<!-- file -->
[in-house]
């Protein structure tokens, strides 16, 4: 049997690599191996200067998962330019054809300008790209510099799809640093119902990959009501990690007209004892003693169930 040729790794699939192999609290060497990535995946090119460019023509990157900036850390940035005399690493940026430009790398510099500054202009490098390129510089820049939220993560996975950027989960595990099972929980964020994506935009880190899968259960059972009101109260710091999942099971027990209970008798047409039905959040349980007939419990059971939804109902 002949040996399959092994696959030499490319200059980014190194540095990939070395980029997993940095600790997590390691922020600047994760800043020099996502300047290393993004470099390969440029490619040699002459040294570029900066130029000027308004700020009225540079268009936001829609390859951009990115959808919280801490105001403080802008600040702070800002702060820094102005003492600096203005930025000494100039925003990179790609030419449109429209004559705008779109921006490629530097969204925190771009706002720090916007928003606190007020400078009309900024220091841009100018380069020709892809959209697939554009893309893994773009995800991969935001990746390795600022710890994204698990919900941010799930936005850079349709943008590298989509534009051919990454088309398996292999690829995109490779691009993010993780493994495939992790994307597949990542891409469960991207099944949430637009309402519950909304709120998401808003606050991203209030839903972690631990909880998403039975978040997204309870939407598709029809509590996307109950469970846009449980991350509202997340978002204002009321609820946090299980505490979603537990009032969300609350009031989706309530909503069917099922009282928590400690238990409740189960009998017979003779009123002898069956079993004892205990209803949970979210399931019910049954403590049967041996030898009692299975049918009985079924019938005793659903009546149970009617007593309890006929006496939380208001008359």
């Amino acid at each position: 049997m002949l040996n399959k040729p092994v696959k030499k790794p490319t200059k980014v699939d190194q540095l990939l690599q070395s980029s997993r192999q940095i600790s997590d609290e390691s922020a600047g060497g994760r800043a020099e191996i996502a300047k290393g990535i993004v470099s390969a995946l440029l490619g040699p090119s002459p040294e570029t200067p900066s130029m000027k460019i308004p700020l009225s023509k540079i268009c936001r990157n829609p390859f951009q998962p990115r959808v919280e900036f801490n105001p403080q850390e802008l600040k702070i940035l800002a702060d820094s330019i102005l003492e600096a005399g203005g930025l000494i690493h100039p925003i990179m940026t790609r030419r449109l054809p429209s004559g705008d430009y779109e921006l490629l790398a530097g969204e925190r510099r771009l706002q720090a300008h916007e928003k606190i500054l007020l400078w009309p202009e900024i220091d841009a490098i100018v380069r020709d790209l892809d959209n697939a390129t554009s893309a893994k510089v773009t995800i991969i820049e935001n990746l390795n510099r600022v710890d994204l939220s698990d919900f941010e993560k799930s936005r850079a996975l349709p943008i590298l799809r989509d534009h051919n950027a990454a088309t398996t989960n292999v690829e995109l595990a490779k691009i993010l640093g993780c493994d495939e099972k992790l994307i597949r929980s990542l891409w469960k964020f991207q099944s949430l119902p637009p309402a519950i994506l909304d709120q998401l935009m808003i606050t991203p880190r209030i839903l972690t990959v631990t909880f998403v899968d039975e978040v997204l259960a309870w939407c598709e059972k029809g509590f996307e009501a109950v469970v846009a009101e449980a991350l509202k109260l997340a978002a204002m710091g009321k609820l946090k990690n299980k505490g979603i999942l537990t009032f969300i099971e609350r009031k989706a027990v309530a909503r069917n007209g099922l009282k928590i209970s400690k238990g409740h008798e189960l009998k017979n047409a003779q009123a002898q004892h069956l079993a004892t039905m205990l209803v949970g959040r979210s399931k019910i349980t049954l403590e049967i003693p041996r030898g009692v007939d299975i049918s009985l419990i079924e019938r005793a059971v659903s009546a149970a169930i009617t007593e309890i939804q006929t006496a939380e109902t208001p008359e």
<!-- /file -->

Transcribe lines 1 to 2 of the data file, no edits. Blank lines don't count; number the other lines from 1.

[in-house]
């Protein structure tokens, strides 16, 4: 049997690599191996200067998962330019054809300008790209510099799809640093119902990959009501990690007209004892003693169930 040729790794699939192999609290060497990535995946090119460019023509990157900036850390940035005399690493940026430009790398510099500054202009490098390129510089820049939220993560996975950027989960595990099972929980964020994506935009880190899968259960059972009101109260710091999942099971027990209970008798047409039905959040349980007939419990059971939804109902 002949040996399959092994696959030499490319200059980014190194540095990939070395980029997993940095600790997590390691922020600047994760800043020099996502300047290393993004470099390969440029490619040699002459040294570029900066130029000027308004700020009225540079268009936001829609390859951009990115959808919280801490105001403080802008600040702070800002702060820094102005003492600096203005930025000494100039925003990179790609030419449109429209004559705008779109921006490629530097969204925190771009706002720090916007928003606190007020400078009309900024220091841009100018380069020709892809959209697939554009893309893994773009995800991969935001990746390795600022710890994204698990919900941010799930936005850079349709943008590298989509534009051919990454088309398996292999690829995109490779691009993010993780493994495939992790994307597949990542891409469960991207099944949430637009309402519950909304709120998401808003606050991203209030839903972690631990909880998403039975978040997204309870939407598709029809509590996307109950469970846009449980991350509202997340978002204002009321609820946090299980505490979603537990009032969300609350009031989706309530909503069917099922009282928590400690238990409740189960009998017979003779009123002898069956079993004892205990209803949970979210399931019910049954403590049967041996030898009692299975049918009985079924019938005793659903009546149970009617007593309890006929006496939380208001008359």